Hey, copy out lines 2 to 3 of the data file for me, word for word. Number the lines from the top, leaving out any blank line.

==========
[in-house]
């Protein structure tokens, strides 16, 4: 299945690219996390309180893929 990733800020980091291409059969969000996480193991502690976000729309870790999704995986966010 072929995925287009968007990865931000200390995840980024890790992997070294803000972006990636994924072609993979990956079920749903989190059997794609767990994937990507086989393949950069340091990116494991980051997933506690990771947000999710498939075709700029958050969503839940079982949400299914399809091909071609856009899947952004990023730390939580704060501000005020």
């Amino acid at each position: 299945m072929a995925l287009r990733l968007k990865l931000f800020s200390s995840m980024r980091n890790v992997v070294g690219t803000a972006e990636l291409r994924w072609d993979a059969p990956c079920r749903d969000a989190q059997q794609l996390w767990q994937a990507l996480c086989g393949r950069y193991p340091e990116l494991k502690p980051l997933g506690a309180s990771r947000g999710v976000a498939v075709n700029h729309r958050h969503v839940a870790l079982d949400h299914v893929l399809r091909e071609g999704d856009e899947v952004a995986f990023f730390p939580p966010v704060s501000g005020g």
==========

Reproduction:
């Protein structure tokens, strides 16, 4: 299945690219996390309180893929 990733800020980091291409059969969000996480193991502690976000729309870790999704995986966010 072929995925287009968007990865931000200390995840980024890790992997070294803000972006990636994924072609993979990956079920749903989190059997794609767990994937990507086989393949950069340091990116494991980051997933506690990771947000999710498939075709700029958050969503839940079982949400299914399809091909071609856009899947952004990023730390939580704060501000005020």
């Amino acid at each position: 299945m072929a995925l287009r990733l968007k990865l931000f800020s200390s995840m980024r980091n890790v992997v070294g690219t803000a972006e990636l291409r994924w072609d993979a059969p990956c079920r749903d969000a989190q059997q794609l996390w767990q994937a990507l996480c086989g393949r950069y193991p340091e990116l494991k502690p980051l997933g506690a309180s990771r947000g999710v976000a498939v075709n700029h729309r958050h969503v839940a870790l079982d949400h299914v893929l399809r091909e071609g999704d856009e899947v952004a995986f990023f730390p939580p966010v704060s501000g005020g």